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Amazon-Friend or Foe?

A lot of writers hate Amazon–they’re big, corporate, money hungry and not at all like those small independent publishers who actually care about what they’re publishing, right? I can’t say I’ve loved every minute or that I’m thrilled with every aspect of the business but for a self-published author who doesn’t have money to burn Amazon is a godsend.

new the inheritance coverIt’s true they’ll sell anything–well, almost, and some of the self-published stuff is rubbish, I agree, but the same applies to small publishers who require hundreds of dollars from authors to produce their book. There are publishers who care about their books, of course; if they’re the ones paying the upfront costs it’s essential they publish only what they believe they can sell.

I’ve written about vanity publishers before and I won’t go into it again here; I sometimes feel as if I’m selling Amazon to writers out there and I have no intention of doing that. I promise I don’t have shares. I just want to let you know that it’s not so bad being a self-published writer on Amazon!

There’s also their Createspace department, where you can publish your book in POD form and they’ll distribute it to several other shopfronts for you. Then there’s Kindle Unlimited, which is a lending library. The customer pays a monthly amount and has to return the ebook, just like any other library, and the author is paid per page read. The amount, as far as I can ascertain, is not always the same, but at the moment my KU amount is about half as much per book as a sale would be, which is not bad.

Another thing I like is that it’s easy to make changes–for example I have a list in the back of each book, of all my other books, and when I publish a new one I add that to the list. I can also change covers if something better comes along, and fix typos if I discover them after my book’s published.(!) All in all, for me Amazon is invaluable and I’d be lost without it. Come and check out my Author Page or here if you’re in the UK.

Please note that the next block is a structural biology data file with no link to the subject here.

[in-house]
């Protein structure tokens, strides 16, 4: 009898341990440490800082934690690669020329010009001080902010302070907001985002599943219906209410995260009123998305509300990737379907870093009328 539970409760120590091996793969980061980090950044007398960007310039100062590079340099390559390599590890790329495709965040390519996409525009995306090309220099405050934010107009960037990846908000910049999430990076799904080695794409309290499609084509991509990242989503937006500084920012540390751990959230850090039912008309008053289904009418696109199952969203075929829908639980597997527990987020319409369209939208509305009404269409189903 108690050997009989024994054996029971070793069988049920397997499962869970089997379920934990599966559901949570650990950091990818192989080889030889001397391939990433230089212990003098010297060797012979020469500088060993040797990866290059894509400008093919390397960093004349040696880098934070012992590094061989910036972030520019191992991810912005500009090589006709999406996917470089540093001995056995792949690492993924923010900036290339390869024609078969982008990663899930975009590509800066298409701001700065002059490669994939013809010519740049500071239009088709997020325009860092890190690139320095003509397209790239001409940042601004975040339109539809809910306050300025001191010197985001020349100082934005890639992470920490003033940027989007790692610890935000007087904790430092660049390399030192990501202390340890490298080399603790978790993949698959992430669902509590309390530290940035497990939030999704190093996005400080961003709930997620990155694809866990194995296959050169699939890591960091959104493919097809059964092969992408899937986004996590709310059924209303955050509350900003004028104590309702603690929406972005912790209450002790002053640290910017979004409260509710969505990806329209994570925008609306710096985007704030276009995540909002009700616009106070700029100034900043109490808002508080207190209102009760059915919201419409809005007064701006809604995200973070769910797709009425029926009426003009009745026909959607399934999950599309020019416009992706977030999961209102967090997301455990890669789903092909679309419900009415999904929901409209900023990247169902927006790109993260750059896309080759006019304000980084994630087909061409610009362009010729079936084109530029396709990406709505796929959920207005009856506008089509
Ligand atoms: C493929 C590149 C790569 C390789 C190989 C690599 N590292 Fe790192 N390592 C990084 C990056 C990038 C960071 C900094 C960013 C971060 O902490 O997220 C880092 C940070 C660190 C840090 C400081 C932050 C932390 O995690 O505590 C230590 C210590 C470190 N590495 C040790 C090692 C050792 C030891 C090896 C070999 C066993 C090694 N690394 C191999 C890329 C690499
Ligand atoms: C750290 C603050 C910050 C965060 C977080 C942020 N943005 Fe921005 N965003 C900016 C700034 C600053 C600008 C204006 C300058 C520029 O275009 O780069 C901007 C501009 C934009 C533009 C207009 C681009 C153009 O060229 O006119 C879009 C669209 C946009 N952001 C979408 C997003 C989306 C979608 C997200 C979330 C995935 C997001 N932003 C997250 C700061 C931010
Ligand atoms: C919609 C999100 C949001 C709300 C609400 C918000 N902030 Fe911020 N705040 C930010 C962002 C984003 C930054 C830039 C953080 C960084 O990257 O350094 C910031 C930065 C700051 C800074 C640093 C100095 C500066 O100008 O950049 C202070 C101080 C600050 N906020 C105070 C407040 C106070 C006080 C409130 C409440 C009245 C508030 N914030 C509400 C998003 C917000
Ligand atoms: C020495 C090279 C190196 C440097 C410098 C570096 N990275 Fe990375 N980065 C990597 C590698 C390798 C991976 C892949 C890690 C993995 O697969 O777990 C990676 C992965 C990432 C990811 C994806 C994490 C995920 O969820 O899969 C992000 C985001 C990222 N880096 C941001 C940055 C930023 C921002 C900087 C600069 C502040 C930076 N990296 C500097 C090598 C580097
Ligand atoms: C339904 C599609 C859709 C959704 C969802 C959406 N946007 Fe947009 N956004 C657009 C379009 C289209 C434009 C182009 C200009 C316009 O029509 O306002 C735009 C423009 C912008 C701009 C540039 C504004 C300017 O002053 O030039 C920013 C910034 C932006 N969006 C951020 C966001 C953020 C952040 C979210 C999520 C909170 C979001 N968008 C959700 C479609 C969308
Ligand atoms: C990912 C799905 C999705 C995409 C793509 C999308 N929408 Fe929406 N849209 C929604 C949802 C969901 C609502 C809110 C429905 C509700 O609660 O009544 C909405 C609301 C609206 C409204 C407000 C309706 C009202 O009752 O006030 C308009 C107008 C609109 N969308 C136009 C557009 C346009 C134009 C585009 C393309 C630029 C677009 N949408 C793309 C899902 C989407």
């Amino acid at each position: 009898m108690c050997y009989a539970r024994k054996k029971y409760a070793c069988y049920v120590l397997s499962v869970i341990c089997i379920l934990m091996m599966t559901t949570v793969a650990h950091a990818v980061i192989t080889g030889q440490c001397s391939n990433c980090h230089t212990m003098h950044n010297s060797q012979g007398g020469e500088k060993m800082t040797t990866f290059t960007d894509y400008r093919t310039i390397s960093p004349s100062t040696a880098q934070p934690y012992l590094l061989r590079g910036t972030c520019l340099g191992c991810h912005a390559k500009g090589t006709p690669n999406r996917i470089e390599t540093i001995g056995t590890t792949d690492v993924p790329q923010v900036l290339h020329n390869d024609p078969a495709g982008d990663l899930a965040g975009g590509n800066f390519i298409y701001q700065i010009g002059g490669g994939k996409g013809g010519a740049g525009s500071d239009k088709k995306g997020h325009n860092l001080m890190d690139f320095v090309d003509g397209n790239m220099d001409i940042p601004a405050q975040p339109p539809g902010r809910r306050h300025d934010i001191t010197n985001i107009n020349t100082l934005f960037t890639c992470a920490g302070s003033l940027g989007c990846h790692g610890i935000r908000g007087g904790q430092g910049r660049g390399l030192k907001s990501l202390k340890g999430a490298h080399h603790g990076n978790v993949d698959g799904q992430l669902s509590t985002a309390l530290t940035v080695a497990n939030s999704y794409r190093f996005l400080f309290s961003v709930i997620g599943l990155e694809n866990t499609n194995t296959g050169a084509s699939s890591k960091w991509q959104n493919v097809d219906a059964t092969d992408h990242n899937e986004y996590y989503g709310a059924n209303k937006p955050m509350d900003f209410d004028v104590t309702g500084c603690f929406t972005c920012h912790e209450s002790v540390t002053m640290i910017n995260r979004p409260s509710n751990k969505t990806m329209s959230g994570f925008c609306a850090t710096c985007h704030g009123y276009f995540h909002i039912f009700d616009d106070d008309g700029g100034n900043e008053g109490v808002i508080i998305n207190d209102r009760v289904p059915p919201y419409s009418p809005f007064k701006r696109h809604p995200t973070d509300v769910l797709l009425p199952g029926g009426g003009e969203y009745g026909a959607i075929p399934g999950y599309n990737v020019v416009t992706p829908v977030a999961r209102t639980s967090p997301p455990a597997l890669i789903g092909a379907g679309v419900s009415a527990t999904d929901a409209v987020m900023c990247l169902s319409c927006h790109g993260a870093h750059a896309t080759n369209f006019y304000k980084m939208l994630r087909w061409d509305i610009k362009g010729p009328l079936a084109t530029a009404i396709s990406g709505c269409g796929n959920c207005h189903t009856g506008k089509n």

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Self-Publishing: Designing your own covers

inheritance-cs3rdBack to the trials and tribulations of self-publishing! One of the best things about self-publishing print on demand or ebooks is that you can always make changes. A tweak here and there, or fixing typos you’ve missed when someone else points them out to you after your book’s published! One of the worst things about self-publishing PODs or ebooks is that you can always make changes, which means, of course, nothing is ever quite good enough.

I’ve always had an interest in visual art and spent several years studying before swapping over to writing. That doesn’t mean I was good at it, just that I do have enough knowledge to make me frustrated at my limitations! So tweaking book covers is my weakness. Or is it my strength? I’m not sure on that one! I’ve been able to either use my own images or find free ones online until last year, when I paid a designer on fiverr.com for a cover for ‘Inheritance.’

Next I paid for an image for the cover of ‘Red Wine and sanctuary_cover_for_kindleSummer Storms’, and did the text myself; it was around $14, but I forget where I bought that. There’s a lot of online images available but often you have to buy a bulk number, rather than just one at a time. I have discovered one site I’ve used now for two new covers for old books, ‘Sanctuary’ and the POD image for ‘Inheritance’. They’re called CanStock Photo and both images I used were $7 USD each.